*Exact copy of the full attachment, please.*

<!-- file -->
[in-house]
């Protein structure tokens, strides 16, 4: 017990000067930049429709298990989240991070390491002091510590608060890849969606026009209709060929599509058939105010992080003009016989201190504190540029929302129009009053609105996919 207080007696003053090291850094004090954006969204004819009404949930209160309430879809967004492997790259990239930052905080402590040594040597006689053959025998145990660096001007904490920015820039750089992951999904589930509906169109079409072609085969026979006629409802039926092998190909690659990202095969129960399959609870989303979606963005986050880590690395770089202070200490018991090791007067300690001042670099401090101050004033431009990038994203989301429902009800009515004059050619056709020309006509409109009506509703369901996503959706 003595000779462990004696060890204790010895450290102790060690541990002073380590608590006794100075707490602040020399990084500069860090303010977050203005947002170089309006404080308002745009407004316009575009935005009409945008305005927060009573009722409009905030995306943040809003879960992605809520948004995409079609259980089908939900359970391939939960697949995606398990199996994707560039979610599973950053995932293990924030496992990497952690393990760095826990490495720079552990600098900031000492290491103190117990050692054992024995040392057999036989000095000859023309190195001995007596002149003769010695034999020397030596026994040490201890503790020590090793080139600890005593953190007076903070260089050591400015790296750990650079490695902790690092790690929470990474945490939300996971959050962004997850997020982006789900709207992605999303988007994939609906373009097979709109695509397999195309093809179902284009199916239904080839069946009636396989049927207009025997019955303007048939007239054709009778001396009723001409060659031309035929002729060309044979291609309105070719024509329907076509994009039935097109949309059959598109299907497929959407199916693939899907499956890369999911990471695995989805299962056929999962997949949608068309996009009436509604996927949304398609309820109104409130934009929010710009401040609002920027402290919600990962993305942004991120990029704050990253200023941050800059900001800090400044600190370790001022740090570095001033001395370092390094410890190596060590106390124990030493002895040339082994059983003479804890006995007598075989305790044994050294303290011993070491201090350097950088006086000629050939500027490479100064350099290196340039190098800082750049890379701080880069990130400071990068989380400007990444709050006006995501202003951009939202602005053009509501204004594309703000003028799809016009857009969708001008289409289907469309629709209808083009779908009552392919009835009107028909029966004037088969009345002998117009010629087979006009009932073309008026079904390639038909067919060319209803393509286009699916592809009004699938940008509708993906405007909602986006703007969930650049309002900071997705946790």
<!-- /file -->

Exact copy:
[in-house]
């Protein structure tokens, strides 16, 4: 017990000067930049429709298990989240991070390491002091510590608060890849969606026009209709060929599509058939105010992080003009016989201190504190540029929302129009009053609105996919 207080007696003053090291850094004090954006969204004819009404949930209160309430879809967004492997790259990239930052905080402590040594040597006689053959025998145990660096001007904490920015820039750089992951999904589930509906169109079409072609085969026979006629409802039926092998190909690659990202095969129960399959609870989303979606963005986050880590690395770089202070200490018991090791007067300690001042670099401090101050004033431009990038994203989301429902009800009515004059050619056709020309006509409109009506509703369901996503959706 003595000779462990004696060890204790010895450290102790060690541990002073380590608590006794100075707490602040020399990084500069860090303010977050203005947002170089309006404080308002745009407004316009575009935005009409945008305005927060009573009722409009905030995306943040809003879960992605809520948004995409079609259980089908939900359970391939939960697949995606398990199996994707560039979610599973950053995932293990924030496992990497952690393990760095826990490495720079552990600098900031000492290491103190117990050692054992024995040392057999036989000095000859023309190195001995007596002149003769010695034999020397030596026994040490201890503790020590090793080139600890005593953190007076903070260089050591400015790296750990650079490695902790690092790690929470990474945490939300996971959050962004997850997020982006789900709207992605999303988007994939609906373009097979709109695509397999195309093809179902284009199916239904080839069946009636396989049927207009025997019955303007048939007239054709009778001396009723001409060659031309035929002729060309044979291609309105070719024509329907076509994009039935097109949309059959598109299907497929959407199916693939899907499956890369999911990471695995989805299962056929999962997949949608068309996009009436509604996927949304398609309820109104409130934009929010710009401040609002920027402290919600990962993305942004991120990029704050990253200023941050800059900001800090400044600190370790001022740090570095001033001395370092390094410890190596060590106390124990030493002895040339082994059983003479804890006995007598075989305790044994050294303290011993070491201090350097950088006086000629050939500027490479100064350099290196340039190098800082750049890379701080880069990130400071990068989380400007990444709050006006995501202003951009939202602005053009509501204004594309703000003028799809016009857009969708001008289409289907469309629709209808083009779908009552392919009835009107028909029966004037088969009345002998117009010629087979006009009932073309008026079904390639038909067919060319209803393509286009699916592809009004699938940008509708993906405007909602986006703007969930650049309002900071997705946790």